This is the latest in a series of military deployments directed against workers’ struggles. Last December, the government dispatched hundreds of navy personnel to break up a protest by contract workers demanding job permanency at Hambantota Port.
On Tuesday night, after police failed to enter the main fuel distribution centre, heavily-armed military commandos broke in through a rear gate and forcibly cleared out hundreds of workers.
Workers told the WSWS that soldiers shouted abuse and attacked them, before chasing them from the premises. Some were thrown over the parapet wall. Others were dragged outside.
Workers said the troops behaved as though they were in a war zone. Some claimed to have information that the operation was planned by former Army commander and current government minister, Field Marshal Sarath Fonseka, after a discussion on Tuesday evening at Prime Minister Ranil Wickremesinghe’s official residence.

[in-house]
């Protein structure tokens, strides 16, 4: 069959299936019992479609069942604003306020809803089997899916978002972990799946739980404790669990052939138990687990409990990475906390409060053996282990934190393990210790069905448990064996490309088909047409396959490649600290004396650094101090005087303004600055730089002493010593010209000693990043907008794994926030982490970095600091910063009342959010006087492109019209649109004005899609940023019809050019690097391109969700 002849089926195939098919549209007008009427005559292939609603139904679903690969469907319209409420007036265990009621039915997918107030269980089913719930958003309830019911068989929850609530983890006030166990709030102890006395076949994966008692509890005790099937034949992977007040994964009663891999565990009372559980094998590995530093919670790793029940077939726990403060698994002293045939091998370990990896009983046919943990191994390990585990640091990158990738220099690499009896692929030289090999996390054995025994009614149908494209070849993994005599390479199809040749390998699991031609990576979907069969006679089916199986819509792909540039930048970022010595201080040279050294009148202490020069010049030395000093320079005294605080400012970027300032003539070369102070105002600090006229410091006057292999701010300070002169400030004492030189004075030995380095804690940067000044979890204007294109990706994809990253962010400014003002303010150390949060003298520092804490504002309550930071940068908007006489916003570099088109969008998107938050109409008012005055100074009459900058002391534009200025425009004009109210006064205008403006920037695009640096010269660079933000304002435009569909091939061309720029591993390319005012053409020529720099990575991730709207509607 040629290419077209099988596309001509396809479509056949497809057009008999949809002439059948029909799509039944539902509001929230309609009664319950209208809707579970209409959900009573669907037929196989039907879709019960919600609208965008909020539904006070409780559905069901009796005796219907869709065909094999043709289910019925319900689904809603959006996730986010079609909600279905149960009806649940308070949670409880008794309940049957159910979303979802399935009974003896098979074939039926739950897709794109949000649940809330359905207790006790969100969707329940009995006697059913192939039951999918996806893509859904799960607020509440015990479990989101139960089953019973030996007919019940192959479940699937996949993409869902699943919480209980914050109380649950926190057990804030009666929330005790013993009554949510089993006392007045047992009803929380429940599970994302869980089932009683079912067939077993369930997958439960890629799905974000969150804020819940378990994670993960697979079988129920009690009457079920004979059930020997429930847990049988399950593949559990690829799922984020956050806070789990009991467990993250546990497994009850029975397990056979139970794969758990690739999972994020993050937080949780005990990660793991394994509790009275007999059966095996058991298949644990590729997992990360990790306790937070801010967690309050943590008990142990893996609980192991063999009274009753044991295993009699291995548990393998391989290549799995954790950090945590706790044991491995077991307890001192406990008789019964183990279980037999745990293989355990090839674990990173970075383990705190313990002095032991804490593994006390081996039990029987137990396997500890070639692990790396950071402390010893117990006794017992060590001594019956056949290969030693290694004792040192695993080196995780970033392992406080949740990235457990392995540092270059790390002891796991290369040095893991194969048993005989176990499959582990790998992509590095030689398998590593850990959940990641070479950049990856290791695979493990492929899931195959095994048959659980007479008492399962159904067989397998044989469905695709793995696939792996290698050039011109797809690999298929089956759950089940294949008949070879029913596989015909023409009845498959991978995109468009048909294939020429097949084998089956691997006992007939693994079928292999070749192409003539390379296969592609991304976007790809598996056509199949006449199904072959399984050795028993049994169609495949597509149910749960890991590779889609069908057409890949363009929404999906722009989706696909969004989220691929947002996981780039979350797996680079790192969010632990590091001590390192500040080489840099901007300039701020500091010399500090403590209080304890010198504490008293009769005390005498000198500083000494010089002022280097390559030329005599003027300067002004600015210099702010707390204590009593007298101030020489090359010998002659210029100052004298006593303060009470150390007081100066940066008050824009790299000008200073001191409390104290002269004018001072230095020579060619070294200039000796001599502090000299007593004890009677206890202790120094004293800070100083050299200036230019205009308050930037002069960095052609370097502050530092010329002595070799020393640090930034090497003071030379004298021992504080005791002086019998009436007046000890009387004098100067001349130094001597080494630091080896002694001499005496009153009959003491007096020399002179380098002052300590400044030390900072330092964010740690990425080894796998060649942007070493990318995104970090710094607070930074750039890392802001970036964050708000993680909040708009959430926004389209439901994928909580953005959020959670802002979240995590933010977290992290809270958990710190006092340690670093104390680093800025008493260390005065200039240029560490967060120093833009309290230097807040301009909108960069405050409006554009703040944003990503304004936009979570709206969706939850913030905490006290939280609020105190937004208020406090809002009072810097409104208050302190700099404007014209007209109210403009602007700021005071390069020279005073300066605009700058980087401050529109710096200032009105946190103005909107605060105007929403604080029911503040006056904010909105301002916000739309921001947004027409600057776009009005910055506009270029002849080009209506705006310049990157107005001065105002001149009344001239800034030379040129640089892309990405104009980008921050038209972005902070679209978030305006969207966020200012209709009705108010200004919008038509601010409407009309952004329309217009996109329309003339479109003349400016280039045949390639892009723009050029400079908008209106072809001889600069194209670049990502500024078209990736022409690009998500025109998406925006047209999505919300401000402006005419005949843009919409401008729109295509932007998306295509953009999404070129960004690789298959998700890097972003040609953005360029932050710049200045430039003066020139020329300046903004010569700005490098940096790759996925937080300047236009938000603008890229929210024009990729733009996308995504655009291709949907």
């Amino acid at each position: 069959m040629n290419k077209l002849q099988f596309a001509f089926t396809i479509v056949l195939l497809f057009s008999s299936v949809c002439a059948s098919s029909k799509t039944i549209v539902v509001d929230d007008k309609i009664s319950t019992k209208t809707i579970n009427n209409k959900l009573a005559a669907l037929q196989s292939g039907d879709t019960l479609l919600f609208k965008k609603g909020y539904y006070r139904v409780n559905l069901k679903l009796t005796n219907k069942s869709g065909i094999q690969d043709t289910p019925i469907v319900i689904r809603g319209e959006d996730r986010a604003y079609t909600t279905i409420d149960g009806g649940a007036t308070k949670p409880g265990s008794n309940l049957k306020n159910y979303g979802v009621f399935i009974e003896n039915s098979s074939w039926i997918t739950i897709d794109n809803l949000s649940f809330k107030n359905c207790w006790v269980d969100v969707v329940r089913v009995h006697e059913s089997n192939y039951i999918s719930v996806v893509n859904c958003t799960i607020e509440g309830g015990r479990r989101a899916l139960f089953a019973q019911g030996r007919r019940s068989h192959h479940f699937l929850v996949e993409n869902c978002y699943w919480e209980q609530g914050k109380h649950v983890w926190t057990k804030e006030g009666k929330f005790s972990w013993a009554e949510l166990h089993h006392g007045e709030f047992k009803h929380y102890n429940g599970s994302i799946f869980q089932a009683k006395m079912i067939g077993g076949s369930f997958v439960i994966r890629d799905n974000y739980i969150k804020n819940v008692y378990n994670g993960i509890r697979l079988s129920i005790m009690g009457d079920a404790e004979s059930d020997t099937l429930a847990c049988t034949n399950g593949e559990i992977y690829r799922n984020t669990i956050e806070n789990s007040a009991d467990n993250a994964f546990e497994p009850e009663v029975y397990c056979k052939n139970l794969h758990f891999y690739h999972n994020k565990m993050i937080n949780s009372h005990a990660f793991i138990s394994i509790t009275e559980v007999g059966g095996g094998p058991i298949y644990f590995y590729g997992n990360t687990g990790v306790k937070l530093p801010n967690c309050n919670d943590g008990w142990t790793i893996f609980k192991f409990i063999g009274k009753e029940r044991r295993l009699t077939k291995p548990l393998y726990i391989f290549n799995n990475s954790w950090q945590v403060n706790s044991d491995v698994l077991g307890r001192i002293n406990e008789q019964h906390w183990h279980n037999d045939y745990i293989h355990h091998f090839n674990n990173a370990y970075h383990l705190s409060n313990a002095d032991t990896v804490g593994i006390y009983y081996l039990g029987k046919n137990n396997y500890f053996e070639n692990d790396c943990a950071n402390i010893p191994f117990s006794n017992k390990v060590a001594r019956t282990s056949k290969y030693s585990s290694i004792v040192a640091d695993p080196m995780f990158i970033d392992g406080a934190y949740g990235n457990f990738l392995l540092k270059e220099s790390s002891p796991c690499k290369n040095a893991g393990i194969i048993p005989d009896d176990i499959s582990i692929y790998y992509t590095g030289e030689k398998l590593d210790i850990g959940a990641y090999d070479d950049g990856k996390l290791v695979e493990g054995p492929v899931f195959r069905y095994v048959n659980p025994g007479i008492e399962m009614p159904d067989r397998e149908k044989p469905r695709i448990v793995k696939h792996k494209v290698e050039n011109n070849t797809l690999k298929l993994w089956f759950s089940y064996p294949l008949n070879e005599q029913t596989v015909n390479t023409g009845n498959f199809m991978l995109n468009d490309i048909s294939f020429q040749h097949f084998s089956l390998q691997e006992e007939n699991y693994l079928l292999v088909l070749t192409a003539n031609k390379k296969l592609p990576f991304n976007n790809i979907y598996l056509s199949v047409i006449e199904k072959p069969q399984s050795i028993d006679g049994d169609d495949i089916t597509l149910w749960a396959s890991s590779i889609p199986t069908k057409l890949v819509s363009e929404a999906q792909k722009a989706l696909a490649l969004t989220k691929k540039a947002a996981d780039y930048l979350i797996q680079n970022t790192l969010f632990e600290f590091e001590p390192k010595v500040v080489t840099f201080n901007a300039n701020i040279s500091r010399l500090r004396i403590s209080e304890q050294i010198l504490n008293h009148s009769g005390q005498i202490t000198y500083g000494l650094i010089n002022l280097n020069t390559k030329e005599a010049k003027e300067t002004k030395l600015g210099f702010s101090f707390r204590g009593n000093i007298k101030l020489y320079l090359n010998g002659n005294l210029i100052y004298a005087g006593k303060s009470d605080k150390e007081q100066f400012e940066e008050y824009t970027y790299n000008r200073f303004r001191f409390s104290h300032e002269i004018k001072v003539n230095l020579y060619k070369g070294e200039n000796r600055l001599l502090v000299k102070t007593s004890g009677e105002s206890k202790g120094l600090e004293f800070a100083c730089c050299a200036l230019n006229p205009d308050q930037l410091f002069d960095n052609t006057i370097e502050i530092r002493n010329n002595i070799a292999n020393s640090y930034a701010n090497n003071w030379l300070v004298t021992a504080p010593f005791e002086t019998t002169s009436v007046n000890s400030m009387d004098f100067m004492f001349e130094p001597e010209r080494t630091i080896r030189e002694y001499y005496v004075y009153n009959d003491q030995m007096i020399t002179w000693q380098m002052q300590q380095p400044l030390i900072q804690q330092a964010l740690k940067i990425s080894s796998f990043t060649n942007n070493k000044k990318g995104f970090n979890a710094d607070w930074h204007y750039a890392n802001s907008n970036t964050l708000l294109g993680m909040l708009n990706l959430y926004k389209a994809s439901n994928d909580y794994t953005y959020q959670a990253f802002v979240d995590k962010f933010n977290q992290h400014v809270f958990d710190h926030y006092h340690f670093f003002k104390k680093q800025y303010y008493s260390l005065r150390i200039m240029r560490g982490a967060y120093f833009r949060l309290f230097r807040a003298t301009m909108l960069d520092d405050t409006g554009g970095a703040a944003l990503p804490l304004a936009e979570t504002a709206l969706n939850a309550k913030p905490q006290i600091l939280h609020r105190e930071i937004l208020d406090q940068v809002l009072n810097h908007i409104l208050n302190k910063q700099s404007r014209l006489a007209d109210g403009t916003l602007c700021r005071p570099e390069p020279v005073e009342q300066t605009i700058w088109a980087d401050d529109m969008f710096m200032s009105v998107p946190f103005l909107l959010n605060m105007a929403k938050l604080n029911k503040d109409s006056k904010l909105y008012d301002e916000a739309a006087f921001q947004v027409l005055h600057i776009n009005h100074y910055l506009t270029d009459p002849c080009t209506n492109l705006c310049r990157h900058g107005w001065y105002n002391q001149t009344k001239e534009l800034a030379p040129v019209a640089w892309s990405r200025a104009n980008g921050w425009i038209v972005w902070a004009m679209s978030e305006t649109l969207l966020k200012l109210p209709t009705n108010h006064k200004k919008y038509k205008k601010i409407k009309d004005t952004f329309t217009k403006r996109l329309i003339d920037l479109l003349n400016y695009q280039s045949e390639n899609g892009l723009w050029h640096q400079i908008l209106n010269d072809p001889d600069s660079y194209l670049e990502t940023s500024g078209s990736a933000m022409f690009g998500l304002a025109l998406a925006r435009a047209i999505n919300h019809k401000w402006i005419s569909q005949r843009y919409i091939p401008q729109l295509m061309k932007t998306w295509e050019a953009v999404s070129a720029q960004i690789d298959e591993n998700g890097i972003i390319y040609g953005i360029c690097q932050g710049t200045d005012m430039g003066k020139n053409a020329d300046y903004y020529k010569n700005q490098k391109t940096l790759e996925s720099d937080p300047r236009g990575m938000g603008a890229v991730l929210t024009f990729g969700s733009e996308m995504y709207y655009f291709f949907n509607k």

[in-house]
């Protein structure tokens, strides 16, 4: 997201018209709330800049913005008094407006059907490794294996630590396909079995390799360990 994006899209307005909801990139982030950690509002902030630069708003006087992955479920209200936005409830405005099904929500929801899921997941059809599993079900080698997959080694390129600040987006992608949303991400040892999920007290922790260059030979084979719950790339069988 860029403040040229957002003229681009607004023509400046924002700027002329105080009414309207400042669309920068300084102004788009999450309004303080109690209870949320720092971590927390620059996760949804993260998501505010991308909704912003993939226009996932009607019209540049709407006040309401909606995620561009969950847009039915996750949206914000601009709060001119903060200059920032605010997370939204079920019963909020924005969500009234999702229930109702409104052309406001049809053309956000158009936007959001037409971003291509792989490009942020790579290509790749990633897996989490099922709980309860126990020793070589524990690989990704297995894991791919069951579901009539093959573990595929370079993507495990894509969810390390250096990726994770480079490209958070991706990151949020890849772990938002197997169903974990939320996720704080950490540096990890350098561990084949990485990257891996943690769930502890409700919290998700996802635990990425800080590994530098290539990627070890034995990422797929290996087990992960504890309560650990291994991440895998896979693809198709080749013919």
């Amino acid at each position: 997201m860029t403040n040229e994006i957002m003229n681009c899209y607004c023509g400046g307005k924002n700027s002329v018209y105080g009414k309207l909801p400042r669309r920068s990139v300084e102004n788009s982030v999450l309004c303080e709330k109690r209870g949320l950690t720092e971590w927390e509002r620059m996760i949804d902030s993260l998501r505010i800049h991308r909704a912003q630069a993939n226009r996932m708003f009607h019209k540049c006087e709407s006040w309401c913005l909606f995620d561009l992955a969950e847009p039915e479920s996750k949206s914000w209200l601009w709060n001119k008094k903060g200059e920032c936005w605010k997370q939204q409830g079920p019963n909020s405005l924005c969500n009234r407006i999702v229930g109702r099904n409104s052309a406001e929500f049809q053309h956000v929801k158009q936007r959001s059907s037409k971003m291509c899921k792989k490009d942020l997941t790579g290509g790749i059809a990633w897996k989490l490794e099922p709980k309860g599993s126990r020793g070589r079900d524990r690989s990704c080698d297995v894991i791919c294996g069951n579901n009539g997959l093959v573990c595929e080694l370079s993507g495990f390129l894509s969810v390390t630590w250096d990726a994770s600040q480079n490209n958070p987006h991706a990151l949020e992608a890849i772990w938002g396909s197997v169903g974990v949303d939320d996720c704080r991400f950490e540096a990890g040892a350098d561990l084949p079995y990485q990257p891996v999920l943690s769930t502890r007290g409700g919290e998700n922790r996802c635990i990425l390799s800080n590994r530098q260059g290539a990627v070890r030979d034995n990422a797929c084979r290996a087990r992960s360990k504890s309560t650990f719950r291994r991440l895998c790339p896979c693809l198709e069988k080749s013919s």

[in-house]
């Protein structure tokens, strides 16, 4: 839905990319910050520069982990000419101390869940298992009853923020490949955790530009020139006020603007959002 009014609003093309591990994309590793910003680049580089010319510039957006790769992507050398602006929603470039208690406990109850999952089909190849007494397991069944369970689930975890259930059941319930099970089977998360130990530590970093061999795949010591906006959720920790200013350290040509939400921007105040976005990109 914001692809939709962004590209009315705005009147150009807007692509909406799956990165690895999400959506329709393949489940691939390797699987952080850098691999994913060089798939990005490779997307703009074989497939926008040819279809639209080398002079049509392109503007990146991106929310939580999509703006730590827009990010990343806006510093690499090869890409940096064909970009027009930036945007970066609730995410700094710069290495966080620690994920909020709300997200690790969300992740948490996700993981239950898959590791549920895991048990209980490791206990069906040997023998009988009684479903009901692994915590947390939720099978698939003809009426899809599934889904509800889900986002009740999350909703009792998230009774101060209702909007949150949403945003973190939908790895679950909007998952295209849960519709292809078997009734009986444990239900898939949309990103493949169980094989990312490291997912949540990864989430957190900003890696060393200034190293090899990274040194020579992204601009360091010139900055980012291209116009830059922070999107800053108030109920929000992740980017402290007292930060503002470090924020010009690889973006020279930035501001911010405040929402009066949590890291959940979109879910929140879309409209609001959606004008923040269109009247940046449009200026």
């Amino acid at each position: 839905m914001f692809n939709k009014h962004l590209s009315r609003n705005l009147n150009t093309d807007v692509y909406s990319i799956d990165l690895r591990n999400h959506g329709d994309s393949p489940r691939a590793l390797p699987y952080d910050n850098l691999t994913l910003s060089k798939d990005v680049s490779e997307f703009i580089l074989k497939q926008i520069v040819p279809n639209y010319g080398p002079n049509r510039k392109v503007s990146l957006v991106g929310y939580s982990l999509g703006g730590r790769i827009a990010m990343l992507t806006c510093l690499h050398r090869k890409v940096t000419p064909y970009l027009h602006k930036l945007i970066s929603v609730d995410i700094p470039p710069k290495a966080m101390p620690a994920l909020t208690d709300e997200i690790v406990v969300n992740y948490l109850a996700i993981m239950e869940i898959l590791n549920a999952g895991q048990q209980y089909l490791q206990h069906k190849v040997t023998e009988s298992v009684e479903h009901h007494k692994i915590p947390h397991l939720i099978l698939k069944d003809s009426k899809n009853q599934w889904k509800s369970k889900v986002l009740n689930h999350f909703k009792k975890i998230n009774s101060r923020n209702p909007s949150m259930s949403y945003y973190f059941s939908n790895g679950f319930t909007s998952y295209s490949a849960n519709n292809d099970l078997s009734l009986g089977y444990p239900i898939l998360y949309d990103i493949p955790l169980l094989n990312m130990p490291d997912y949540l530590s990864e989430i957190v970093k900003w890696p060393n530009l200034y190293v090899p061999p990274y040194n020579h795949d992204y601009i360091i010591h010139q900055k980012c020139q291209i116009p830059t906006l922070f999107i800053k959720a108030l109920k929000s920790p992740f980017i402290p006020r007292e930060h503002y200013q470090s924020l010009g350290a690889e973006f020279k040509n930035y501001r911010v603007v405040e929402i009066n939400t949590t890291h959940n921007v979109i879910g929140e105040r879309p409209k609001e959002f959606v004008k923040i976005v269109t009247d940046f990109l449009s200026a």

Fonseka is notorious for overseeing the brutal communal war against the separatist Liberation Tigers of Tamil Eelam, which ended in 2009.
Once the workers were forced out, police and thugs attacked them. Hundreds of army personnel and heavily-armed Special Task Force (STF) police officers were placed in front of the main gates.
At Kolonnawa, riot police were ready with batons, tear gas and water cannons. Workers tried to block trains transporting oil and bowsers, but were attacked by the STF. Police arrested 16 people, including workers’ leaders, dragging them into waiting trucks. All were later released.
Speaking at a public meeting yesterday, Sirisena made it plain the military action was aimed at intimidating the entire working class. “The government will not allow a small section to harass the majority,” he warned.